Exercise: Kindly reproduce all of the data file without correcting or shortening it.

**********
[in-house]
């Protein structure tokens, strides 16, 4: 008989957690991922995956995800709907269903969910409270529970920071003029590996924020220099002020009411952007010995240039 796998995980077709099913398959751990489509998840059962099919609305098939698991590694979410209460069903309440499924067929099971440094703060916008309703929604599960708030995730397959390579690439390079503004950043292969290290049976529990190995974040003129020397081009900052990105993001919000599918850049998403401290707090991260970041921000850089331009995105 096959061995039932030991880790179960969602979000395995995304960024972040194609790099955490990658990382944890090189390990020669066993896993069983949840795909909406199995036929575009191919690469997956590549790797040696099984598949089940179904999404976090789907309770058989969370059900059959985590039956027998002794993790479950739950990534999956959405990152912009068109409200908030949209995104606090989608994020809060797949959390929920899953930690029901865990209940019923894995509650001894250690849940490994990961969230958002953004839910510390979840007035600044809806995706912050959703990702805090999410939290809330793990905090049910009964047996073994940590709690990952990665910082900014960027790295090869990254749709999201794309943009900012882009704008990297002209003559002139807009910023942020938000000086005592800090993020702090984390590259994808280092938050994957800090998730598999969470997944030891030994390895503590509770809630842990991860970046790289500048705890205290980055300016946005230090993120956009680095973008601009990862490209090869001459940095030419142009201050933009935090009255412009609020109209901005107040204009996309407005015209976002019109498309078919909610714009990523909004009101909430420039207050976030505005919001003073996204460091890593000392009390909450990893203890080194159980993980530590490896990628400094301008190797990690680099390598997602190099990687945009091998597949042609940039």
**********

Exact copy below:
[in-house]
């Protein structure tokens, strides 16, 4: 008989957690991922995956995800709907269903969910409270529970920071003029590996924020220099002020009411952007010995240039 796998995980077709099913398959751990489509998840059962099919609305098939698991590694979410209460069903309440499924067929099971440094703060916008309703929604599960708030995730397959390579690439390079503004950043292969290290049976529990190995974040003129020397081009900052990105993001919000599918850049998403401290707090991260970041921000850089331009995105 096959061995039932030991880790179960969602979000395995995304960024972040194609790099955490990658990382944890090189390990020669066993896993069983949840795909909406199995036929575009191919690469997956590549790797040696099984598949089940179904999404976090789907309770058989969370059900059959985590039956027998002794993790479950739950990534999956959405990152912009068109409200908030949209995104606090989608994020809060797949959390929920899953930690029901865990209940019923894995509650001894250690849940490994990961969230958002953004839910510390979840007035600044809806995706912050959703990702805090999410939290809330793990905090049910009964047996073994940590709690990952990665910082900014960027790295090869990254749709999201794309943009900012882009704008990297002209003559002139807009910023942020938000000086005592800090993020702090984390590259994808280092938050994957800090998730598999969470997944030891030994390895503590509770809630842990991860970046790289500048705890205290980055300016946005230090993120956009680095973008601009990862490209090869001459940095030419142009201050933009935090009255412009609020109209901005107040204009996309407005015209976002019109498309078919909610714009990523909004009101909430420039207050976030505005919001003073996204460091890593000392009390909450990893203890080194159980993980530590490896990628400094301008190797990690680099390598997602190099990687945009091998597949042609940039």